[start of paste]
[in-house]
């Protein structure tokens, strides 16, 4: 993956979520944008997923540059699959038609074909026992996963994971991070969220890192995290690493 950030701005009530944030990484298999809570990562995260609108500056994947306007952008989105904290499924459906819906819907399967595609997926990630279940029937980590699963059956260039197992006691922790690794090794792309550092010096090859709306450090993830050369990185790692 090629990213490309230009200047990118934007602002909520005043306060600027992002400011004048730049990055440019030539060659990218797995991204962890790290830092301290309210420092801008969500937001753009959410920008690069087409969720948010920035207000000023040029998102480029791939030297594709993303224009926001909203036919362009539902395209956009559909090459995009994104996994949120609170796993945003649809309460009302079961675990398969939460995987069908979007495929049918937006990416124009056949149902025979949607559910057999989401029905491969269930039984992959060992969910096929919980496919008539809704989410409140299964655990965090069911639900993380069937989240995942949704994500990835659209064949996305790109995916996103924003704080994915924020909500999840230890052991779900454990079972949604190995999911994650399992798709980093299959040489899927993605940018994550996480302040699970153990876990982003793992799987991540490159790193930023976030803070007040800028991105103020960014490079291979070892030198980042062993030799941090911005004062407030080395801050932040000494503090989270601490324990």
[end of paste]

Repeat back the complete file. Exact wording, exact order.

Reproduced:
[in-house]
């Protein structure tokens, strides 16, 4: 993956979520944008997923540059699959038609074909026992996963994971991070969220890192995290690493 950030701005009530944030990484298999809570990562995260609108500056994947306007952008989105904290499924459906819906819907399967595609997926990630279940029937980590699963059956260039197992006691922790690794090794792309550092010096090859709306450090993830050369990185790692 090629990213490309230009200047990118934007602002909520005043306060600027992002400011004048730049990055440019030539060659990218797995991204962890790290830092301290309210420092801008969500937001753009959410920008690069087409969720948010920035207000000023040029998102480029791939030297594709993303224009926001909203036919362009539902395209956009559909090459995009994104996994949120609170796993945003649809309460009302079961675990398969939460995987069908979007495929049918937006990416124009056949149902025979949607559910057999989401029905491969269930039984992959060992969910096929919980496919008539809704989410409140299964655990965090069911639900993380069937989240995942949704994500990835659209064949996305790109995916996103924003704080994915924020909500999840230890052991779900454990079972949604190995999911994650399992798709980093299959040489899927993605940018994550996480302040699970153990876990982003793992799987991540490159790193930023976030803070007040800028991105103020960014490079291979070892030198980042062993030799941090911005004062407030080395801050932040000494503090989270601490324990």